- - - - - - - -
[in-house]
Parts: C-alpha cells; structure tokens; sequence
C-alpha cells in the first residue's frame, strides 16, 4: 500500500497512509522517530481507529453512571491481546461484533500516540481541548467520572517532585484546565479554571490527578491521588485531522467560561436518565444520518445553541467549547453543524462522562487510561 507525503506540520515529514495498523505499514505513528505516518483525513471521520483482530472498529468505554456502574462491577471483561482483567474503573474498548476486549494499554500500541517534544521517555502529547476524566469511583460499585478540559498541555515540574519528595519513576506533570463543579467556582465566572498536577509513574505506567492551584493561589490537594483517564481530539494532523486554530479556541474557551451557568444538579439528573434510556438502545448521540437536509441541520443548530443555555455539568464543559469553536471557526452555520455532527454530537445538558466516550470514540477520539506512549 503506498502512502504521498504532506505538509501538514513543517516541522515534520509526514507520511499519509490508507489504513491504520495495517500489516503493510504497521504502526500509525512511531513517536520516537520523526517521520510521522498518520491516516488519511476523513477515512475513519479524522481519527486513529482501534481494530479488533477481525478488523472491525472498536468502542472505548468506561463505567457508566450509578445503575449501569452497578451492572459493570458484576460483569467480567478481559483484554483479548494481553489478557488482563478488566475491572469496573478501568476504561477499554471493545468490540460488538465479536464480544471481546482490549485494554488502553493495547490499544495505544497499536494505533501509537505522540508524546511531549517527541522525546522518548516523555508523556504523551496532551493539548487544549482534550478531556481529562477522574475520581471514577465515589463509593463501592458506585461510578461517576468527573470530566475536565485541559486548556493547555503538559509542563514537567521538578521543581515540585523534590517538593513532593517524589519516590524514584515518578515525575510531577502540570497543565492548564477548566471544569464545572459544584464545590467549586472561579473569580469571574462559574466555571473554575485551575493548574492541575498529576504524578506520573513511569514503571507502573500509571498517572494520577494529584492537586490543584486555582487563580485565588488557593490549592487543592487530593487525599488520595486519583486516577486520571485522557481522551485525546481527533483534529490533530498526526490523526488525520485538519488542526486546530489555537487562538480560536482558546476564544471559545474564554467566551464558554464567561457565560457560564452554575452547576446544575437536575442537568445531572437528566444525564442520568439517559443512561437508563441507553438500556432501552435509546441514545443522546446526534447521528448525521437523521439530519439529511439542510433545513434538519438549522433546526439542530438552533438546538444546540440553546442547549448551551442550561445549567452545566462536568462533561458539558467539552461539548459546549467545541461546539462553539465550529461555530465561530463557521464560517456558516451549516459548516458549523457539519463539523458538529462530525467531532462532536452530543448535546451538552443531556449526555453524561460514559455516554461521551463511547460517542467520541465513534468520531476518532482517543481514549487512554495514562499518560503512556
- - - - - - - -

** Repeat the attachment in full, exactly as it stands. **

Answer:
[in-house]
Parts: C-alpha cells; structure tokens; sequence
C-alpha cells in the first residue's frame, strides 16, 4: 500500500497512509522517530481507529453512571491481546461484533500516540481541548467520572517532585484546565479554571490527578491521588485531522467560561436518565444520518445553541467549547453543524462522562487510561 507525503506540520515529514495498523505499514505513528505516518483525513471521520483482530472498529468505554456502574462491577471483561482483567474503573474498548476486549494499554500500541517534544521517555502529547476524566469511583460499585478540559498541555515540574519528595519513576506533570463543579467556582465566572498536577509513574505506567492551584493561589490537594483517564481530539494532523486554530479556541474557551451557568444538579439528573434510556438502545448521540437536509441541520443548530443555555455539568464543559469553536471557526452555520455532527454530537445538558466516550470514540477520539506512549 503506498502512502504521498504532506505538509501538514513543517516541522515534520509526514507520511499519509490508507489504513491504520495495517500489516503493510504497521504502526500509525512511531513517536520516537520523526517521520510521522498518520491516516488519511476523513477515512475513519479524522481519527486513529482501534481494530479488533477481525478488523472491525472498536468502542472505548468506561463505567457508566450509578445503575449501569452497578451492572459493570458484576460483569467480567478481559483484554483479548494481553489478557488482563478488566475491572469496573478501568476504561477499554471493545468490540460488538465479536464480544471481546482490549485494554488502553493495547490499544495505544497499536494505533501509537505522540508524546511531549517527541522525546522518548516523555508523556504523551496532551493539548487544549482534550478531556481529562477522574475520581471514577465515589463509593463501592458506585461510578461517576468527573470530566475536565485541559486548556493547555503538559509542563514537567521538578521543581515540585523534590517538593513532593517524589519516590524514584515518578515525575510531577502540570497543565492548564477548566471544569464545572459544584464545590467549586472561579473569580469571574462559574466555571473554575485551575493548574492541575498529576504524578506520573513511569514503571507502573500509571498517572494520577494529584492537586490543584486555582487563580485565588488557593490549592487543592487530593487525599488520595486519583486516577486520571485522557481522551485525546481527533483534529490533530498526526490523526488525520485538519488542526486546530489555537487562538480560536482558546476564544471559545474564554467566551464558554464567561457565560457560564452554575452547576446544575437536575442537568445531572437528566444525564442520568439517559443512561437508563441507553438500556432501552435509546441514545443522546446526534447521528448525521437523521439530519439529511439542510433545513434538519438549522433546526439542530438552533438546538444546540440553546442547549448551551442550561445549567452545566462536568462533561458539558467539552461539548459546549467545541461546539462553539465550529461555530465561530463557521464560517456558516451549516459548516458549523457539519463539523458538529462530525467531532462532536452530543448535546451538552443531556449526555453524561460514559455516554461521551463511547460517542467520541465513534468520531476518532482517543481514549487512554495514562499518560503512556